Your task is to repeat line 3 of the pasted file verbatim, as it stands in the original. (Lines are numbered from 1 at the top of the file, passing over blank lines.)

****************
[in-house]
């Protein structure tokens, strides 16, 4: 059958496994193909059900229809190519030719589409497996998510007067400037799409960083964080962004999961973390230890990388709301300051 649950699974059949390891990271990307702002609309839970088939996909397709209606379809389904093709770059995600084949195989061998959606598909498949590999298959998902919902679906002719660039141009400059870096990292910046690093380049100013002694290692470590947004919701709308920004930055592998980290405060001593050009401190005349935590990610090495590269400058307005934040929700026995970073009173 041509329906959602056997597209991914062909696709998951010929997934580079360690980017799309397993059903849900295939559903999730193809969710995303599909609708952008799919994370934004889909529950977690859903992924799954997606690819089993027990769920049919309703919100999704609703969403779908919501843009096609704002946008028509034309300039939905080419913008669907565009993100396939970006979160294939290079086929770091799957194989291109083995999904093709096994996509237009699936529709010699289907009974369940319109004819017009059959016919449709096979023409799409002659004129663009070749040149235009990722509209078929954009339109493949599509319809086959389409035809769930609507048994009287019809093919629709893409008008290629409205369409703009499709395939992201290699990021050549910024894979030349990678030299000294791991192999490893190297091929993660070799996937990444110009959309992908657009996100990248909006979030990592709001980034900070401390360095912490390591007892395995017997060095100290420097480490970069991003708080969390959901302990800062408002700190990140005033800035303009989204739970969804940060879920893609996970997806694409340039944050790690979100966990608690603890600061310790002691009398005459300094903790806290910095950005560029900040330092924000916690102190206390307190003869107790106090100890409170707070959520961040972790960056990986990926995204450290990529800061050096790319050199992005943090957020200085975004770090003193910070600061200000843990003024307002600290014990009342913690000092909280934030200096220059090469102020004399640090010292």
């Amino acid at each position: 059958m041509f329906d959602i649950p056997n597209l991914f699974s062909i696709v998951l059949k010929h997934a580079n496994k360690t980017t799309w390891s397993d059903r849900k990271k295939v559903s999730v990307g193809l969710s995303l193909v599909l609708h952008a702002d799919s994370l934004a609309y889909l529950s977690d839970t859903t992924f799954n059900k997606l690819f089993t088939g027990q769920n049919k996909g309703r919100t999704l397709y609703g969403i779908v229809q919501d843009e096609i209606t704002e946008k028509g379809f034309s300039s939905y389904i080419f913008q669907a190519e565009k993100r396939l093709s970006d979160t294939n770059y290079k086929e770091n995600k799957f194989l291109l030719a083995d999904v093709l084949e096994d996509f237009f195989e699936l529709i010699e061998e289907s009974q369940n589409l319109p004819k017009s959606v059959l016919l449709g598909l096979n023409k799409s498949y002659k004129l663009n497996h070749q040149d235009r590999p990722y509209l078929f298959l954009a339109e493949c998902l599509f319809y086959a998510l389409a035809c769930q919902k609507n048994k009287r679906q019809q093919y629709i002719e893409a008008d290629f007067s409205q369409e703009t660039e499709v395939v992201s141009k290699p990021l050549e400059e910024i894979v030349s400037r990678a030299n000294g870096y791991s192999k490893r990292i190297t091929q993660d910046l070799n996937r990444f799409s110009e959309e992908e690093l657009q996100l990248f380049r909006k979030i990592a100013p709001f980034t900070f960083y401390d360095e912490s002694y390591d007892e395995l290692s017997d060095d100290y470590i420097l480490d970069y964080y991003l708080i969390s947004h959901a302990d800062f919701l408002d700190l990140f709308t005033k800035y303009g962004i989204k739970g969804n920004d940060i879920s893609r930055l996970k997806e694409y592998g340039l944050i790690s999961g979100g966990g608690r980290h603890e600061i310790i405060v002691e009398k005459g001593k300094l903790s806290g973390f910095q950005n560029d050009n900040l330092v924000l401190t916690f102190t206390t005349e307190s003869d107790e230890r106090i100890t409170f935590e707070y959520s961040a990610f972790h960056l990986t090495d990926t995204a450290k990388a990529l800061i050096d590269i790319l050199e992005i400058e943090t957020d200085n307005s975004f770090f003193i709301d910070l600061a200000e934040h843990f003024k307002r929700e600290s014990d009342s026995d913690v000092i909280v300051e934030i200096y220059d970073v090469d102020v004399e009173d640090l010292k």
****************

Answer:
């Amino acid at each position: 059958m041509f329906d959602i649950p056997n597209l991914f699974s062909i696709v998951l059949k010929h997934a580079n496994k360690t980017t799309w390891s397993d059903r849900k990271k295939v559903s999730v990307g193809l969710s995303l193909v599909l609708h952008a702002d799919s994370l934004a609309y889909l529950s977690d839970t859903t992924f799954n059900k997606l690819f089993t088939g027990q769920n049919k996909g309703r919100t999704l397709y609703g969403i779908v229809q919501d843009e096609i209606t704002e946008k028509g379809f034309s300039s939905y389904i080419f913008q669907a190519e565009k993100r396939l093709s970006d979160t294939n770059y290079k086929e770091n995600k799957f194989l291109l030719a083995d999904v093709l084949e096994d996509f237009f195989e699936l529709i010699e061998e289907s009974q369940n589409l319109p004819k017009s959606v059959l016919l449709g598909l096979n023409k799409s498949y002659k004129l663009n497996h070749q040149d235009r590999p990722y509209l078929f298959l954009a339109e493949c998902l599509f319809y086959a998510l389409a035809c769930q919902k609507n048994k009287r679906q019809q093919y629709i002719e893409a008008d290629f007067s409205q369409e703009t660039e499709v395939v992201s141009k290699p990021l050549e400059e910024i894979v030349s400037r990678a030299n000294g870096y791991s192999k490893r990292i190297t091929q993660d910046l070799n996937r990444f799409s110009e959309e992908e690093l657009q996100l990248f380049r909006k979030i990592a100013p709001f980034t900070f960083y401390d360095e912490s002694y390591d007892e395995l290692s017997d060095d100290y470590i420097l480490d970069y964080y991003l708080i969390s947004h959901a302990d800062f919701l408002d700190l990140f709308t005033k800035y303009g962004i989204k739970g969804n920004d940060i879920s893609r930055l996970k997806e694409y592998g340039l944050i790690s999961g979100g966990g608690r980290h603890e600061i310790i405060v002691e009398k005459g001593k300094l903790s806290g973390f910095q950005n560029d050009n900040l330092v924000l401190t916690f102190t206390t005349e307190s003869d107790e230890r106090i100890t409170f935590e707070y959520s961040a990610f972790h960056l990986t090495d990926t995204a450290k990388a990529l800061i050096d590269i790319l050199e992005i400058e943090t957020d200085n307005s975004f770090f003193i709301d910070l600061a200000e934040h843990f003024k307002r929700e600290s014990d009342s026995d913690v000092i909280v300051e934030i200096y220059d970073v090469d102020v004399e009173d640090l010292k």